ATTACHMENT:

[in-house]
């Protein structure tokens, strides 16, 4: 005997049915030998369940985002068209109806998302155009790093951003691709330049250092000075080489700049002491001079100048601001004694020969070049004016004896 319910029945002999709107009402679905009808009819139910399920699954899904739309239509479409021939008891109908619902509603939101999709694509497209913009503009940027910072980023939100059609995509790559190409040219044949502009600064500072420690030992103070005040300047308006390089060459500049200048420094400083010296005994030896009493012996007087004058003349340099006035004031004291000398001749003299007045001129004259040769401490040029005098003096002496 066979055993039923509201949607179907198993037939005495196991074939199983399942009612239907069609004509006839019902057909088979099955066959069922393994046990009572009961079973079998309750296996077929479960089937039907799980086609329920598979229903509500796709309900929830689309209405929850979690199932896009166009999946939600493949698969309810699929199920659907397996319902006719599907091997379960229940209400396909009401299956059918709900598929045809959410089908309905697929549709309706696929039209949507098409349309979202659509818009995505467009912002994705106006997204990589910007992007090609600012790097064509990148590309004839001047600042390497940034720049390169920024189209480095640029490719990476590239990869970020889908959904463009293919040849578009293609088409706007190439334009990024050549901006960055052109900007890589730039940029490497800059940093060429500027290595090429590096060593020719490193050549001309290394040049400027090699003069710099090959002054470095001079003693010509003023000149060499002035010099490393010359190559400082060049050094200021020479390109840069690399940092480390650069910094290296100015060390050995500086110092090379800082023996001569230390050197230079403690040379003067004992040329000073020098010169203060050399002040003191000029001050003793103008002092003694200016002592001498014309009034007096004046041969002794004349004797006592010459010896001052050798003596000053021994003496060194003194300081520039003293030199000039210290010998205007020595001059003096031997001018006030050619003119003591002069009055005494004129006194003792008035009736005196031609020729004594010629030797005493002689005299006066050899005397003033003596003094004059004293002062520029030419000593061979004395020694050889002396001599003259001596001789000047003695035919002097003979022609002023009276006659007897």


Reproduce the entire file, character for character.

[in-house]
């Protein structure tokens, strides 16, 4: 005997049915030998369940985002068209109806998302155009790093951003691709330049250092000075080489700049002491001079100048601001004694020969070049004016004896 319910029945002999709107009402679905009808009819139910399920699954899904739309239509479409021939008891109908619902509603939101999709694509497209913009503009940027910072980023939100059609995509790559190409040219044949502009600064500072420690030992103070005040300047308006390089060459500049200048420094400083010296005994030896009493012996007087004058003349340099006035004031004291000398001749003299007045001129004259040769401490040029005098003096002496 066979055993039923509201949607179907198993037939005495196991074939199983399942009612239907069609004509006839019902057909088979099955066959069922393994046990009572009961079973079998309750296996077929479960089937039907799980086609329920598979229903509500796709309900929830689309209405929850979690199932896009166009999946939600493949698969309810699929199920659907397996319902006719599907091997379960229940209400396909009401299956059918709900598929045809959410089908309905697929549709309706696929039209949507098409349309979202659509818009995505467009912002994705106006997204990589910007992007090609600012790097064509990148590309004839001047600042390497940034720049390169920024189209480095640029490719990476590239990869970020889908959904463009293919040849578009293609088409706007190439334009990024050549901006960055052109900007890589730039940029490497800059940093060429500027290595090429590096060593020719490193050549001309290394040049400027090699003069710099090959002054470095001079003693010509003023000149060499002035010099490393010359190559400082060049050094200021020479390109840069690399940092480390650069910094290296100015060390050995500086110092090379800082023996001569230390050197230079403690040379003067004992040329000073020098010169203060050399002040003191000029001050003793103008002092003694200016002592001498014309009034007096004046041969002794004349004797006592010459010896001052050798003596000053021994003496060194003194300081520039003293030199000039210290010998205007020595001059003096031997001018006030050619003119003591002069009055005494004129006194003792008035009736005196031609020729004594010629030797005493002689005299006066050899005397003033003596003094004059004293002062520029030419000593061979004395020694050889002396001599003259001596001789000047003695035919002097003979022609002023009276006659007897």